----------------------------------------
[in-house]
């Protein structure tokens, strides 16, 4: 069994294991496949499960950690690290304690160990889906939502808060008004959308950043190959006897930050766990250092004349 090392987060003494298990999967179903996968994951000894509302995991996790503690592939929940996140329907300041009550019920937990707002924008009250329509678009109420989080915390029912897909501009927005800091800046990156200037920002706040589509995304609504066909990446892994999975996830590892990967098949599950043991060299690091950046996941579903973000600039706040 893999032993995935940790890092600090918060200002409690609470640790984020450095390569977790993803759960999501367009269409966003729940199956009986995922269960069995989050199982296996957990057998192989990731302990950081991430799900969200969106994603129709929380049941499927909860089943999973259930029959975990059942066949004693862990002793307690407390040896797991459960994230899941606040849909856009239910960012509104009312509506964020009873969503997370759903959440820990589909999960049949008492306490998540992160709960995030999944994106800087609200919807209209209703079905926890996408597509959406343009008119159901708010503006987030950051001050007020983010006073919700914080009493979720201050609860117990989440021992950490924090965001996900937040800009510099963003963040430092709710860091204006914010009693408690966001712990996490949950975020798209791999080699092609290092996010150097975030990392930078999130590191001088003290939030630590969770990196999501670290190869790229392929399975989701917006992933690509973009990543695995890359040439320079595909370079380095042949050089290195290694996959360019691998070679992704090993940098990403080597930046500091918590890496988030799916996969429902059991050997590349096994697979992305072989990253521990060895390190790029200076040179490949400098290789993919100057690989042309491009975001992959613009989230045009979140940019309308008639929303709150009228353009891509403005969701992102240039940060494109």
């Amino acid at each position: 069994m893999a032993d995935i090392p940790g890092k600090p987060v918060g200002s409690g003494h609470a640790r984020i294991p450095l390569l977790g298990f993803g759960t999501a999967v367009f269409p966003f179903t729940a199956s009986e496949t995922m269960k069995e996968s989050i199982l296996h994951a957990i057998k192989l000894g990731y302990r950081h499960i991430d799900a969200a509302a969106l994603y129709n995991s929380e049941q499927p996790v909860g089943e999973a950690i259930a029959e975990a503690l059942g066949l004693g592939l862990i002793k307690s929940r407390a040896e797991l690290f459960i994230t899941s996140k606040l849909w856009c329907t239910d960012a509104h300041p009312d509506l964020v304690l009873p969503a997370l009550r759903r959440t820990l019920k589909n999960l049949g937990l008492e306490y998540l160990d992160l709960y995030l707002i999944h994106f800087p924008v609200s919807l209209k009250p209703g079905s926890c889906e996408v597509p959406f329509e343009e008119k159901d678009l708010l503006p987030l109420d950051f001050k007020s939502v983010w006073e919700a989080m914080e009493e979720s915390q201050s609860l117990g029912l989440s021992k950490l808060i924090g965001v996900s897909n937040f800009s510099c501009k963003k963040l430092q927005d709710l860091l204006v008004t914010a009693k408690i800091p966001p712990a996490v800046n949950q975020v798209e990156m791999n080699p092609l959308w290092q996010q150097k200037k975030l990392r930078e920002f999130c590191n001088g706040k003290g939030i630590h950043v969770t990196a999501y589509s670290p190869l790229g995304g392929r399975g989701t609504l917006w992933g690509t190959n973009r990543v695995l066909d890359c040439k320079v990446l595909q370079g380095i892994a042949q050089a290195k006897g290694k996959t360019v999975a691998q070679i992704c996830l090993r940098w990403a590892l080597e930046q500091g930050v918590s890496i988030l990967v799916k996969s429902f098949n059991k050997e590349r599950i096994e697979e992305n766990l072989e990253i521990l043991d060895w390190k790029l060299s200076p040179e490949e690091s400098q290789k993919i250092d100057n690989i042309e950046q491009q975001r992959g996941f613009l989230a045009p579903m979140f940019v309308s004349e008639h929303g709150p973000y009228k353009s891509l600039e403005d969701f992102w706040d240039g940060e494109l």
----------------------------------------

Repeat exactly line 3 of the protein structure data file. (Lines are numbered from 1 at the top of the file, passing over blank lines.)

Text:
């Amino acid at each position: 069994m893999a032993d995935i090392p940790g890092k600090p987060v918060g200002s409690g003494h609470a640790r984020i294991p450095l390569l977790g298990f993803g759960t999501a999967v367009f269409p966003f179903t729940a199956s009986e496949t995922m269960k069995e996968s989050i199982l296996h994951a957990i057998k192989l000894g990731y302990r950081h499960i991430d799900a969200a509302a969106l994603y129709n995991s929380e049941q499927p996790v909860g089943e999973a950690i259930a029959e975990a503690l059942g066949l004693g592939l862990i002793k307690s929940r407390a040896e797991l690290f459960i994230t899941s996140k606040l849909w856009c329907t239910d960012a509104h300041p009312d509506l964020v304690l009873p969503a997370l009550r759903r959440t820990l019920k589909n999960l049949g937990l008492e306490y998540l160990d992160l709960y995030l707002i999944h994106f800087p924008v609200s919807l209209k009250p209703g079905s926890c889906e996408v597509p959406f329509e343009e008119k159901d678009l708010l503006p987030l109420d950051f001050k007020s939502v983010w006073e919700a989080m914080e009493e979720s915390q201050s609860l117990g029912l989440s021992k950490l808060i924090g965001v996900s897909n937040f800009s510099c501009k963003k963040l430092q927005d709710l860091l204006v008004t914010a009693k408690i800091p966001p712990a996490v800046n949950q975020v798209e990156m791999n080699p092609l959308w290092q996010q150097k200037k975030l990392r930078e920002f999130c590191n001088g706040k003290g939030i630590h950043v969770t990196a999501y589509s670290p190869l790229g995304g392929r399975g989701t609504l917006w992933g690509t190959n973009r990543v695995l066909d890359c040439k320079v990446l595909q370079g380095i892994a042949q050089a290195k006897g290694k996959t360019v999975a691998q070679i992704c996830l090993r940098w990403a590892l080597e930046q500091g930050v918590s890496i988030l990967v799916k996969s429902f098949n059991k050997e590349r599950i096994e697979e992305n766990l072989e990253i521990l043991d060895w390190k790029l060299s200076p040179e490949e690091s400098q290789k993919i250092d100057n690989i042309e950046q491009q975001r992959g996941f613009l989230a045009p579903m979140f940019v309308s004349e008639h929303g709150p973000y009228k353009s891509l600039e403005d969701f992102w706040d240039g940060e494109l």